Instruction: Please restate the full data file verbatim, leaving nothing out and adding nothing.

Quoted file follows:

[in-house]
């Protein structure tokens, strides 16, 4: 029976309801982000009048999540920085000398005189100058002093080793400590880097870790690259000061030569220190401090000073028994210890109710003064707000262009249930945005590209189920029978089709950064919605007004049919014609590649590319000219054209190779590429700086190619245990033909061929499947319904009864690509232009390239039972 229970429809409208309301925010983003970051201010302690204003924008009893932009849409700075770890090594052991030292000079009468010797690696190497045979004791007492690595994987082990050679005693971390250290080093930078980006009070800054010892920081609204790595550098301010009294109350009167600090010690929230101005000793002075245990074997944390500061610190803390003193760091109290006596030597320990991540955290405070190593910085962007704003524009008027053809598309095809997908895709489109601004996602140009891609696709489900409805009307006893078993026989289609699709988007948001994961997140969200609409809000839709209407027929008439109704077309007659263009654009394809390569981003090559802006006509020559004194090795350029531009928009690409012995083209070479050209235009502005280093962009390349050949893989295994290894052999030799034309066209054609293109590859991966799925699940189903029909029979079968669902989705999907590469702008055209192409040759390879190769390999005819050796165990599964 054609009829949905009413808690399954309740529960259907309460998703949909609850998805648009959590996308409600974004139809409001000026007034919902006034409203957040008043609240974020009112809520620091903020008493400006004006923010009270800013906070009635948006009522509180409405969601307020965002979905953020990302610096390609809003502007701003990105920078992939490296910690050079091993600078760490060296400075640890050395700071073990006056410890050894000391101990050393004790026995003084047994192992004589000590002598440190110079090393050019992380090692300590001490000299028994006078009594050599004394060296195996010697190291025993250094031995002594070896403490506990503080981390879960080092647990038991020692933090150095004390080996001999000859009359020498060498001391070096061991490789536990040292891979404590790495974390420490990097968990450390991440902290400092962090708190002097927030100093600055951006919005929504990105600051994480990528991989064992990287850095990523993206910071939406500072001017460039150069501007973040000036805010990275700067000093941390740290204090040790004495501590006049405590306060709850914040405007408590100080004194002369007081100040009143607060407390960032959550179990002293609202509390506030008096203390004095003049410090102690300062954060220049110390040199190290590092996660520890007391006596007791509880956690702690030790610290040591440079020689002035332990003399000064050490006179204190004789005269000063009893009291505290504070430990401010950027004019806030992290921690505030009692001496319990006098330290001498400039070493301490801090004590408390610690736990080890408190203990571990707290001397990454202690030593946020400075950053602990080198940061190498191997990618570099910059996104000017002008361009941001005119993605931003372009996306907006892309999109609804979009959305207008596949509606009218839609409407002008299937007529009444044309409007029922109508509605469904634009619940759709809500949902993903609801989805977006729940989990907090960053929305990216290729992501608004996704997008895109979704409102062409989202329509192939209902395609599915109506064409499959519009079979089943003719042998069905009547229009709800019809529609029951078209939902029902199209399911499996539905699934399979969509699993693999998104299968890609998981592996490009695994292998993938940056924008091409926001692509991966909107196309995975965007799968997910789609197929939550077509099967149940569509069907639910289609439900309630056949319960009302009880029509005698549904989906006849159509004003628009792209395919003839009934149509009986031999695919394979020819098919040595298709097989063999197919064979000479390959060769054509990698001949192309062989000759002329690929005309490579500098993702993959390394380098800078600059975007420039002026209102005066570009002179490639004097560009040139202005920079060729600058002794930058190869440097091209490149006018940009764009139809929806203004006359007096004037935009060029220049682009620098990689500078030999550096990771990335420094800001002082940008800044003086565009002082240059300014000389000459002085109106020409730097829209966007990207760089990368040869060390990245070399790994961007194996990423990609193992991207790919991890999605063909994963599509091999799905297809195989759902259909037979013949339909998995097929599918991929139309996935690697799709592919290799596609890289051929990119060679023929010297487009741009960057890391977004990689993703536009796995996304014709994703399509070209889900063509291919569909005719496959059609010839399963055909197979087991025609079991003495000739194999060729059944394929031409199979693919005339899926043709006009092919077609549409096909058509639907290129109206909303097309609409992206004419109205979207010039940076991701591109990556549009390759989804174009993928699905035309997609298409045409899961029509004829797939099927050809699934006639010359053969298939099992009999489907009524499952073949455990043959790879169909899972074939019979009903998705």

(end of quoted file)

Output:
[in-house]
């Protein structure tokens, strides 16, 4: 029976309801982000009048999540920085000398005189100058002093080793400590880097870790690259000061030569220190401090000073028994210890109710003064707000262009249930945005590209189920029978089709950064919605007004049919014609590649590319000219054209190779590429700086190619245990033909061929499947319904009864690509232009390239039972 229970429809409208309301925010983003970051201010302690204003924008009893932009849409700075770890090594052991030292000079009468010797690696190497045979004791007492690595994987082990050679005693971390250290080093930078980006009070800054010892920081609204790595550098301010009294109350009167600090010690929230101005000793002075245990074997944390500061610190803390003193760091109290006596030597320990991540955290405070190593910085962007704003524009008027053809598309095809997908895709489109601004996602140009891609696709489900409805009307006893078993026989289609699709988007948001994961997140969200609409809000839709209407027929008439109704077309007659263009654009394809390569981003090559802006006509020559004194090795350029531009928009690409012995083209070479050209235009502005280093962009390349050949893989295994290894052999030799034309066209054609293109590859991966799925699940189903029909029979079968669902989705999907590469702008055209192409040759390879190769390999005819050796165990599964 054609009829949905009413808690399954309740529960259907309460998703949909609850998805648009959590996308409600974004139809409001000026007034919902006034409203957040008043609240974020009112809520620091903020008493400006004006923010009270800013906070009635948006009522509180409405969601307020965002979905953020990302610096390609809003502007701003990105920078992939490296910690050079091993600078760490060296400075640890050395700071073990006056410890050894000391101990050393004790026995003084047994192992004589000590002598440190110079090393050019992380090692300590001490000299028994006078009594050599004394060296195996010697190291025993250094031995002594070896403490506990503080981390879960080092647990038991020692933090150095004390080996001999000859009359020498060498001391070096061991490789536990040292891979404590790495974390420490990097968990450390991440902290400092962090708190002097927030100093600055951006919005929504990105600051994480990528991989064992990287850095990523993206910071939406500072001017460039150069501007973040000036805010990275700067000093941390740290204090040790004495501590006049405590306060709850914040405007408590100080004194002369007081100040009143607060407390960032959550179990002293609202509390506030008096203390004095003049410090102690300062954060220049110390040199190290590092996660520890007391006596007791509880956690702690030790610290040591440079020689002035332990003399000064050490006179204190004789005269000063009893009291505290504070430990401010950027004019806030992290921690505030009692001496319990006098330290001498400039070493301490801090004590408390610690736990080890408190203990571990707290001397990454202690030593946020400075950053602990080198940061190498191997990618570099910059996104000017002008361009941001005119993605931003372009996306907006892309999109609804979009959305207008596949509606009218839609409407002008299937007529009444044309409007029922109508509605469904634009619940759709809500949902993903609801989805977006729940989990907090960053929305990216290729992501608004996704997008895109979704409102062409989202329509192939209902395609599915109506064409499959519009079979089943003719042998069905009547229009709800019809529609029951078209939902029902199209399911499996539905699934399979969509699993693999998104299968890609998981592996490009695994292998993938940056924008091409926001692509991966909107196309995975965007799968997910789609197929939550077509099967149940569509069907639910289609439900309630056949319960009302009880029509005698549904989906006849159509004003628009792209395919003839009934149509009986031999695919394979020819098919040595298709097989063999197919064979000479390959060769054509990698001949192309062989000759002329690929005309490579500098993702993959390394380098800078600059975007420039002026209102005066570009002179490639004097560009040139202005920079060729600058002794930058190869440097091209490149006018940009764009139809929806203004006359007096004037935009060029220049682009620098990689500078030999550096990771990335420094800001002082940008800044003086565009002082240059300014000389000459002085109106020409730097829209966007990207760089990368040869060390990245070399790994961007194996990423990609193992991207790919991890999605063909994963599509091999799905297809195989759902259909037979013949339909998995097929599918991929139309996935690697799709592919290799596609890289051929990119060679023929010297487009741009960057890391977004990689993703536009796995996304014709994703399509070209889900063509291919569909005719496959059609010839399963055909197979087991025609079991003495000739194999060729059944394929031409199979693919005339899926043709006009092919077609549409096909058509639907290129109206909303097309609409992206004419109205979207010039940076991701591109990556549009390759989804174009993928699905035309997609298409045409899961029509004829797939099927050809699934006639010359053969298939099992009999489907009524499952073949455990043959790879169909899972074939019979009903998705």